Eliopita, Eliotes or Eliopitakia are Cypriot pastries with olives made either as bread, as roulade or as turnovers. The dough is similar to the basic bread dough, but instead of using water, the dough is made with fresh orange juice.
Did you know what the Greeks used to have Eliopites for breakfast a few generations ago? Legend has it that it was this bread and olive dish that kept them strong and healthy to work all day in the fields.
1 tablespoon of olive oil
2 cups of olives (preferably kalamata) pitted and chopped
1 onion, finely chopped
Dried or fresh mint, chopped
1 kg of flour and 1/2 sachet of yeast
2 cups of freshly squeezed orange juice
2 cups of vegetable oil
For the stuffing :
Pits and coarsely chop the olives. In a small skillet, brown the diced onions in olive oil over medium heat. Add the olives and fry for 2 minutes until heated through, then remove from the heat. Add the dill and mint to the olive mixture and stir to combine all the ingredients.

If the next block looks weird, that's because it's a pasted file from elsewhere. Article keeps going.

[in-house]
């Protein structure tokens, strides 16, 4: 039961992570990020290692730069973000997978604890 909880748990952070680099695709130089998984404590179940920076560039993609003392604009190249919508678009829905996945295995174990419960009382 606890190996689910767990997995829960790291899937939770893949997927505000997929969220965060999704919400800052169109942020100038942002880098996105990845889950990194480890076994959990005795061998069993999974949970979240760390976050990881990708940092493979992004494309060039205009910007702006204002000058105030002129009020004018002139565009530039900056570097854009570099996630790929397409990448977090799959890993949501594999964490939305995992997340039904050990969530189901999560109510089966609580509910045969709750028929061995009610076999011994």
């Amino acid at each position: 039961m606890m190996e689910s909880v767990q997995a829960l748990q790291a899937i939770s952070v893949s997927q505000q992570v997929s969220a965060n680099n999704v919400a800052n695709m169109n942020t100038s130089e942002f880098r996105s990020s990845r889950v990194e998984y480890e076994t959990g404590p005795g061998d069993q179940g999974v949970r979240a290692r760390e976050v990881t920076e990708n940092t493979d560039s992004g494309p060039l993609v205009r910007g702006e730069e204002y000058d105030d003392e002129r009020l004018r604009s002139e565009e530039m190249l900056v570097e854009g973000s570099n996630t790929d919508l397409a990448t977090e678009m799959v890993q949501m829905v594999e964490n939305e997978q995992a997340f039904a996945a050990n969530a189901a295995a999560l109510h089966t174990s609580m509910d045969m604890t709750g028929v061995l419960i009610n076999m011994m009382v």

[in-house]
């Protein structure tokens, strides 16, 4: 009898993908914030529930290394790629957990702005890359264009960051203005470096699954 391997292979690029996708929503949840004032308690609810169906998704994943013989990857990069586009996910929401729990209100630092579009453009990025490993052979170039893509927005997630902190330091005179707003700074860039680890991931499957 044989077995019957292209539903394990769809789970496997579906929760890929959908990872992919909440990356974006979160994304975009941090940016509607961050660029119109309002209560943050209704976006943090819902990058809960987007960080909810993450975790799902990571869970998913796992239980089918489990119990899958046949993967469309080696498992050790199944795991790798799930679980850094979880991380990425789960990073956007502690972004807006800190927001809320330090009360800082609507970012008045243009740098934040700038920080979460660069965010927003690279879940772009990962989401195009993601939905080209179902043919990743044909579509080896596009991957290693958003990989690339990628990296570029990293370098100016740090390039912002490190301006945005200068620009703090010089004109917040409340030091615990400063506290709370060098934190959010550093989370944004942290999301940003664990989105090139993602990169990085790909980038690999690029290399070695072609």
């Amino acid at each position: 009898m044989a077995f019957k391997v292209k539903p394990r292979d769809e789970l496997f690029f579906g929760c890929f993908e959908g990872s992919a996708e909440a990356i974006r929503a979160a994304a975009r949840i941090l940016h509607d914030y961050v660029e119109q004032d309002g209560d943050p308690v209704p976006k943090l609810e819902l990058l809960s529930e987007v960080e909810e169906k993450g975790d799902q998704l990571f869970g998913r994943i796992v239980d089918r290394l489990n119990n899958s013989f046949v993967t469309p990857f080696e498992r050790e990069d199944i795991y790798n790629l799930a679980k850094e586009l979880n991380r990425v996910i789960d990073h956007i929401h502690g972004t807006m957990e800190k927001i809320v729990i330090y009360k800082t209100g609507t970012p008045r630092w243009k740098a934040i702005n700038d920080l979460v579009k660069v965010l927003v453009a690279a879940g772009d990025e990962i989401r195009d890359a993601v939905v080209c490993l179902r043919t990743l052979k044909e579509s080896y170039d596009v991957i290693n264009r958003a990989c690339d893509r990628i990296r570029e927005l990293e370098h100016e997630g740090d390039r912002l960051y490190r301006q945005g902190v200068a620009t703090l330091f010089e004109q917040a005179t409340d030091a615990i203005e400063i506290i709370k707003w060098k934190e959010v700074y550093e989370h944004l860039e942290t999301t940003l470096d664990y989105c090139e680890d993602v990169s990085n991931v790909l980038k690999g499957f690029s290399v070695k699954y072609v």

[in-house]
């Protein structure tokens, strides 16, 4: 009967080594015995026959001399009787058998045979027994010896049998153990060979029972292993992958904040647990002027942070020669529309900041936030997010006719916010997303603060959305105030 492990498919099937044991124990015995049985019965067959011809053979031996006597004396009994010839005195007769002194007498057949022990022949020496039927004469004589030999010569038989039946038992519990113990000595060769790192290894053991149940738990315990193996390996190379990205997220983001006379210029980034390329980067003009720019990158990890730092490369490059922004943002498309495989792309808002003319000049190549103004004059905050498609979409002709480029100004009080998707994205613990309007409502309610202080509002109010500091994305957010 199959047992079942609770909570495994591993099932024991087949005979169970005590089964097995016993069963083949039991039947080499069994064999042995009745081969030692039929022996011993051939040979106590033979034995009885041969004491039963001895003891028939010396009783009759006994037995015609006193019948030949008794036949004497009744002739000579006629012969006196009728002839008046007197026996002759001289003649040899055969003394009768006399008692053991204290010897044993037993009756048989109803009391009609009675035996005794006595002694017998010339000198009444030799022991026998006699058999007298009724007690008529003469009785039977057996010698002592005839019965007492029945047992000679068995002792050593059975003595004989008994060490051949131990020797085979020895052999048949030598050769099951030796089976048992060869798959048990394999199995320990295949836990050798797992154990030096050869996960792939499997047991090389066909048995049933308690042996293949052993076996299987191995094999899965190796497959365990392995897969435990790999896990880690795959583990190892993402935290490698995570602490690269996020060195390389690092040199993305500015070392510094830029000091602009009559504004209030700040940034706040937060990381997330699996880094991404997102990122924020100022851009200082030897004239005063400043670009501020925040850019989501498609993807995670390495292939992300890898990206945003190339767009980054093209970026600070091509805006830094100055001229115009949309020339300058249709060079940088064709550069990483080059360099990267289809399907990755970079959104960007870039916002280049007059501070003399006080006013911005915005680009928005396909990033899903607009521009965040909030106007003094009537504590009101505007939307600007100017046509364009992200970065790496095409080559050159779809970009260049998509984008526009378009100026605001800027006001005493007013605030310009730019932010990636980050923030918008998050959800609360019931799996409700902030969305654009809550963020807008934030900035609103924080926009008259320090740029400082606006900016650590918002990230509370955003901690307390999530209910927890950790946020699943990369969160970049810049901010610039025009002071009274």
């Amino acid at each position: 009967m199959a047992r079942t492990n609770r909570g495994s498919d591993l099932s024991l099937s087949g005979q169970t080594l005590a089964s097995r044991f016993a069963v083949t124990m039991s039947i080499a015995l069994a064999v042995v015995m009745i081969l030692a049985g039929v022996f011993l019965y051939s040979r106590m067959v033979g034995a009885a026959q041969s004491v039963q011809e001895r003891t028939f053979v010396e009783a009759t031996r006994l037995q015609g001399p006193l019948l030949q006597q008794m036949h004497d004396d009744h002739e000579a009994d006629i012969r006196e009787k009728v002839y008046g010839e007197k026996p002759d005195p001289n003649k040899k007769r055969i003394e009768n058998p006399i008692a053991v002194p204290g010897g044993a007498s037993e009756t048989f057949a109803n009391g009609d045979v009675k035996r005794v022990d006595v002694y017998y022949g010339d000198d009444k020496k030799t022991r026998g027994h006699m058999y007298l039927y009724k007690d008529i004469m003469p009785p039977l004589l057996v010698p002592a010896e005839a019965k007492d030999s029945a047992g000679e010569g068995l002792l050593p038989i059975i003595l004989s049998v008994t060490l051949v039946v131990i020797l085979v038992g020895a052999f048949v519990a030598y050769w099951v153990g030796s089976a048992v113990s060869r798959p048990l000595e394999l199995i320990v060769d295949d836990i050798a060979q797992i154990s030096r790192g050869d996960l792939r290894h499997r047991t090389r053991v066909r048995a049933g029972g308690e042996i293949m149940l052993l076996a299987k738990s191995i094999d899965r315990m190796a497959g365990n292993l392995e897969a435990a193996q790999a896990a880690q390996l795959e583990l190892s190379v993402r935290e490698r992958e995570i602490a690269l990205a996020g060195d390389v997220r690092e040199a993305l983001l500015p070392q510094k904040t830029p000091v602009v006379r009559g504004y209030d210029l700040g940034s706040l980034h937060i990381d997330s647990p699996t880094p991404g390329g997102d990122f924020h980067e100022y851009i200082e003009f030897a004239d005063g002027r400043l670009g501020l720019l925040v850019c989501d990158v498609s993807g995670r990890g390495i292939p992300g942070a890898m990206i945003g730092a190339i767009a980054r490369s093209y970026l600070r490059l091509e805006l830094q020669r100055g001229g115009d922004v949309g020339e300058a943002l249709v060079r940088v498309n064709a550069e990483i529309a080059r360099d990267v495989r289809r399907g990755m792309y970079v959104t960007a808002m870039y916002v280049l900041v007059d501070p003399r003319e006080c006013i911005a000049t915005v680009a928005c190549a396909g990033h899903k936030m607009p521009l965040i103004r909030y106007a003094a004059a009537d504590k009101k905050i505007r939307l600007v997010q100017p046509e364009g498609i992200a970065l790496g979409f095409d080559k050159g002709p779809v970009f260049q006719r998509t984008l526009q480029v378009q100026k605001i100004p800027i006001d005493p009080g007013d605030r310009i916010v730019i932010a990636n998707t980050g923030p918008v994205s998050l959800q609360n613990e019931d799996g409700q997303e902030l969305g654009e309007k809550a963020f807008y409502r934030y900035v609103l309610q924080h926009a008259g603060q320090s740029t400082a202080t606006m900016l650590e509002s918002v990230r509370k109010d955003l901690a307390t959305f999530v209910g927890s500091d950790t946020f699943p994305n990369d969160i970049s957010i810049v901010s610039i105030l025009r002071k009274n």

Preheat the oven to 180 ° and grease two large baking sheets.
For the dough :
mix orange juice and vegetable oil, whisk together. Add the flour and mix all the ingredients, knead until a dough forms.
Carefully remove the dough onto a lightly floured work surface and use a rolling pin to create a 5mm thick dough. Use a round cutter or the bottom of a cup to cut out the dough. Add a teaspoon of mixture to each piece of dough and fold to cover, pressing sides of dough together.
Place the pastries on a greased baking sheet and bake for 20 to 25 minutes.
Take care to take the baking sheet out of the hot oven and enjoy the aroma and taste of eliopites.